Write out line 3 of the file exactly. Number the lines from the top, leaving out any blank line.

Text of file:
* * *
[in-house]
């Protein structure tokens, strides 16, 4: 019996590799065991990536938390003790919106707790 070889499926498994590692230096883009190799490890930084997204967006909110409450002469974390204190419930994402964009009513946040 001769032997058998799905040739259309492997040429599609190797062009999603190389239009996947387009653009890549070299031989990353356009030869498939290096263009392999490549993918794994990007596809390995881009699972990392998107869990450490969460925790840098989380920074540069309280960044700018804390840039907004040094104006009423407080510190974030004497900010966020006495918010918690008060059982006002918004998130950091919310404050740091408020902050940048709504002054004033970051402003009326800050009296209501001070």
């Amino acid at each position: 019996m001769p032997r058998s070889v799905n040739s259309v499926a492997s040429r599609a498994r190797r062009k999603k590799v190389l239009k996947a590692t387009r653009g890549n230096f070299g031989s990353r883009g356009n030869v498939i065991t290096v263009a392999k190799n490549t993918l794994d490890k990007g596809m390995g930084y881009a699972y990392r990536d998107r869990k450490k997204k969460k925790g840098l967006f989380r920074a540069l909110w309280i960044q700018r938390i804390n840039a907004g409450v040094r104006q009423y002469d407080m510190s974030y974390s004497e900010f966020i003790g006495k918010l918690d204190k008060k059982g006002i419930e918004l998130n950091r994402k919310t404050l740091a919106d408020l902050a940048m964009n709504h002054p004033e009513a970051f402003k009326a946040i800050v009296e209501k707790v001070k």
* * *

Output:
């Amino acid at each position: 019996m001769p032997r058998s070889v799905n040739s259309v499926a492997s040429r599609a498994r190797r062009k999603k590799v190389l239009k996947a590692t387009r653009g890549n230096f070299g031989s990353r883009g356009n030869v498939i065991t290096v263009a392999k190799n490549t993918l794994d490890k990007g596809m390995g930084y881009a699972y990392r990536d998107r869990k450490k997204k969460k925790g840098l967006f989380r920074a540069l909110w309280i960044q700018r938390i804390n840039a907004g409450v040094r104006q009423y002469d407080m510190s974030y974390s004497e900010f966020i003790g006495k918010l918690d204190k008060k059982g006002i419930e918004l998130n950091r994402k919310t404050l740091a919106d408020l902050a940048m964009n709504h002054p004033e009513a970051f402003k009326a946040i800050v009296e209501k707790v001070k």